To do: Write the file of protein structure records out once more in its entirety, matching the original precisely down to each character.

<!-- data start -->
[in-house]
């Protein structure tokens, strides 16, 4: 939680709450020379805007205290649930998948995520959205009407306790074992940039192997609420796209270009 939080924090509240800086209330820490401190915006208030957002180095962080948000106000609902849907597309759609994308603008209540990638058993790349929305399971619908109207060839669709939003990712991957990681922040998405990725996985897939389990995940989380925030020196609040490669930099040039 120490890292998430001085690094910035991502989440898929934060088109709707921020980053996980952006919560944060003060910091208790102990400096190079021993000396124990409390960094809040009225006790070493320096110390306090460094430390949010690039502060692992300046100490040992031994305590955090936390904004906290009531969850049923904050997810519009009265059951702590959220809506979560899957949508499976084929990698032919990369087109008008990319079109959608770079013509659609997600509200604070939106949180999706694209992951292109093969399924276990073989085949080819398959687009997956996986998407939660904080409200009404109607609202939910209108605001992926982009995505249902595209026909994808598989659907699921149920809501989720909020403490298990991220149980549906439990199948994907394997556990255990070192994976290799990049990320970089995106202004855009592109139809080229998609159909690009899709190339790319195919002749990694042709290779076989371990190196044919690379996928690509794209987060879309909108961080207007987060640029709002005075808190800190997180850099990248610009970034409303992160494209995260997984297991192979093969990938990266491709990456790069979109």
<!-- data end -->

[in-house]
């Protein structure tokens, strides 16, 4: 939680709450020379805007205290649930998948995520959205009407306790074992940039192997609420796209270009 939080924090509240800086209330820490401190915006208030957002180095962080948000106000609902849907597309759609994308603008209540990638058993790349929305399971619908109207060839669709939003990712991957990681922040998405990725996985897939389990995940989380925030020196609040490669930099040039 120490890292998430001085690094910035991502989440898929934060088109709707921020980053996980952006919560944060003060910091208790102990400096190079021993000396124990409390960094809040009225006790070493320096110390306090460094430390949010690039502060692992300046100490040992031994305590955090936390904004906290009531969850049923904050997810519009009265059951702590959220809506979560899957949508499976084929990698032919990369087109008008990319079109959608770079013509659609997600509200604070939106949180999706694209992951292109093969399924276990073989085949080819398959687009997956996986998407939660904080409200009404109607609202939910209108605001992926982009995505249902595209026909994808598989659907699921149920809501989720909020403490298990991220149980549906439990199948994907394997556990255990070192994976290799990049990320970089995106202004855009592109139809080229998609159909690009899709190339790319195919002749990694042709290779076989371990190196044919690379996928690509794209987060879309909108961080207007987060640029709002005075808190800190997180850099990248610009970034409303992160494209995260997984297991192979093969990938990266491709990456790069979109």